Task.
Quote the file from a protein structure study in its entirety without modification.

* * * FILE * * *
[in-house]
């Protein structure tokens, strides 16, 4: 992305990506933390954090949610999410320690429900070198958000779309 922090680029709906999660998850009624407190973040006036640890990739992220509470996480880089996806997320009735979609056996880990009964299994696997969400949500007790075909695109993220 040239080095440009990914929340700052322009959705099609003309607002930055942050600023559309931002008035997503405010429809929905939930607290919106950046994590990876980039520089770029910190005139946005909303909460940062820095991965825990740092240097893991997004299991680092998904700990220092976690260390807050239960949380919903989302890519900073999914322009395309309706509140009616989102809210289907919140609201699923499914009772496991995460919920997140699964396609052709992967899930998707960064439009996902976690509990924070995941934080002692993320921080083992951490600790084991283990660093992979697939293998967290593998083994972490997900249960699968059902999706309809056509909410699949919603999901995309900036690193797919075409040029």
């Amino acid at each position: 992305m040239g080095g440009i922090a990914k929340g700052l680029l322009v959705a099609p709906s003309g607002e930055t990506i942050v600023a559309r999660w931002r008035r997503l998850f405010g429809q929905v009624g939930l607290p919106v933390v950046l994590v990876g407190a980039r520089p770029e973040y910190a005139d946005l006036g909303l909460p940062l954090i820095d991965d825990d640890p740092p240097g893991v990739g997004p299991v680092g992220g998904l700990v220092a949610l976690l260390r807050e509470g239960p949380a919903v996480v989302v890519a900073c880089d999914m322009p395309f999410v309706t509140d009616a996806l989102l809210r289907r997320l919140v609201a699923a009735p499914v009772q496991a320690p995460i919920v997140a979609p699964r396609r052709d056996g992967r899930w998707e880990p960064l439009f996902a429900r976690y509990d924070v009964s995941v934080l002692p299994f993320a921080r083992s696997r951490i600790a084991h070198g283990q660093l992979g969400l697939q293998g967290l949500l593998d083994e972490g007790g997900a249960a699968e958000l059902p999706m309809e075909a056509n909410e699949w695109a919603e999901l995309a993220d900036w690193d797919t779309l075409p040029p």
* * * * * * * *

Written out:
[in-house]
């Protein structure tokens, strides 16, 4: 992305990506933390954090949610999410320690429900070198958000779309 922090680029709906999660998850009624407190973040006036640890990739992220509470996480880089996806997320009735979609056996880990009964299994696997969400949500007790075909695109993220 040239080095440009990914929340700052322009959705099609003309607002930055942050600023559309931002008035997503405010429809929905939930607290919106950046994590990876980039520089770029910190005139946005909303909460940062820095991965825990740092240097893991997004299991680092998904700990220092976690260390807050239960949380919903989302890519900073999914322009395309309706509140009616989102809210289907919140609201699923499914009772496991995460919920997140699964396609052709992967899930998707960064439009996902976690509990924070995941934080002692993320921080083992951490600790084991283990660093992979697939293998967290593998083994972490997900249960699968059902999706309809056509909410699949919603999901995309900036690193797919075409040029």
């Amino acid at each position: 992305m040239g080095g440009i922090a990914k929340g700052l680029l322009v959705a099609p709906s003309g607002e930055t990506i942050v600023a559309r999660w931002r008035r997503l998850f405010g429809q929905v009624g939930l607290p919106v933390v950046l994590v990876g407190a980039r520089p770029e973040y910190a005139d946005l006036g909303l909460p940062l954090i820095d991965d825990d640890p740092p240097g893991v990739g997004p299991v680092g992220g998904l700990v220092a949610l976690l260390r807050e509470g239960p949380a919903v996480v989302v890519a900073c880089d999914m322009p395309f999410v309706t509140d009616a996806l989102l809210r289907r997320l919140v609201a699923a009735p499914v009772q496991a320690p995460i919920v997140a979609p699964r396609r052709d056996g992967r899930w998707e880990p960064l439009f996902a429900r976690y509990d924070v009964s995941v934080l002692p299994f993320a921080r083992s696997r951490i600790a084991h070198g283990q660093l992979g969400l697939q293998g967290l949500l593998d083994e972490g007790g997900a249960a699968e958000l059902p999706m309809e075909a056509n909410e699949w695109a919603e999901l995309a993220d900036w690193d797919t779309l075409p040029p």